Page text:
Last night I began looking, as I often do late in the evening, at photographs that had been taken months ago, a year ago, two years ago. We can do this so very easily now, what with Google Photos, Apple Photos, cloud storage systems that store our photos in perpetuity. There is something to be said about their storage of these photos, how they collect these memories, perhaps harvesting that data for purposes unclear. But this is not that.

No, what I realized looking at these photos, specifically the ones dating to January or February, was how my wife and child smiled in them — how they played, rather carelessly, in the videos that accompanied the pictures. I thought, looking back at them, that this was what life looked like before it all changed, before the virus came, before the cities went up in flames, before the poverty struck, and the deep-seated anger hidden inside of many revealed itself anew. …


People who refuse to wear masks are weird. There are a lot of things you could protest, but protesting masks —a precautionary measure you can use to stop the spread of COVID-19 — seems dumb.

The science on masks isn’t accurate. Maybe they work, maybe they don’t. But like driving on a highway at a hundred miles an hour, it’s just common sense that the slower you go, your chances of crashing decrease.

Not wearing masks then — it’s almost like rebelling for the sake of rebelling. Which makes you think that maybe if the state governments and scientists stopped talking about masks, people might be inclined to wear them just because. …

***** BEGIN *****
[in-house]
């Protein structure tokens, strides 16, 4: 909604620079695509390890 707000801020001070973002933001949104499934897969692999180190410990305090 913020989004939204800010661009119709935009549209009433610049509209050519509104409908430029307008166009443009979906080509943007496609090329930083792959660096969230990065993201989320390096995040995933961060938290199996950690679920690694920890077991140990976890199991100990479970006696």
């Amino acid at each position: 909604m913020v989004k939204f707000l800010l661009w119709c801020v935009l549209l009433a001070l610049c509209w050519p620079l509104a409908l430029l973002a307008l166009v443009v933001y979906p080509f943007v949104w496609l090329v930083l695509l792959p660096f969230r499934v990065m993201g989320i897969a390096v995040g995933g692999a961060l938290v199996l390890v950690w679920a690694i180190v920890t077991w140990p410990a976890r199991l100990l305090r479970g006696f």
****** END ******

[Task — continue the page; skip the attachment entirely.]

Went to sleep, last night, in a bit of a weird way. I left my phone downstairs, charging on the charger, and tried to rest the old fashioned way — by simply closing my eyes. It was an interesting experience, if only because I wound up tossing and turning for what, at times, felt like hours. It might have actually been hours, only I wouldn’t have known, since it is not like I had access to a clock or anything. …


Too often, when we are trying to get something done, or at the very least thinking about it, our minds seize on the obstacle instead of the goal.

Our logical brain kicks in — if I do x, then y will happen, leading to problem z.

Which in turn brings us back to x, making us pause, and reconsider x at all. There are too many y’s, we think. Might as well not bother.

But, this is all wrong. And I’ll tell you why. Consider basketball.

Basketball is a game in which the team that wins is the one that outscores the other. Back and forth, the ball goes down the court, and each trip down, the team with the ball tries to score. …


Rick Rubin has a podcast on which he interviews different musicians. A few months ago he had Rza on. It’s an interesting conversation.

Rza talks about growing up in Staten Island, the early days of hip-hop, about visiting China, taking pilgrimages, communism, religion, a bunch of different subjects.

A few other things jumped out at me. One, when Rick asks what smoking has contributed to Rza’s life, Rza says he realized, about five years ago, that all his best work was made when he was sober. Enter the Wu-Tang, for example, was made when he was sober. …

About

Paul Cantor

Wrote for the New York Times, New York Magazine, Esquire, Rolling Stone, Vice, Fader, Vibe, XXL, MTV News, many other places.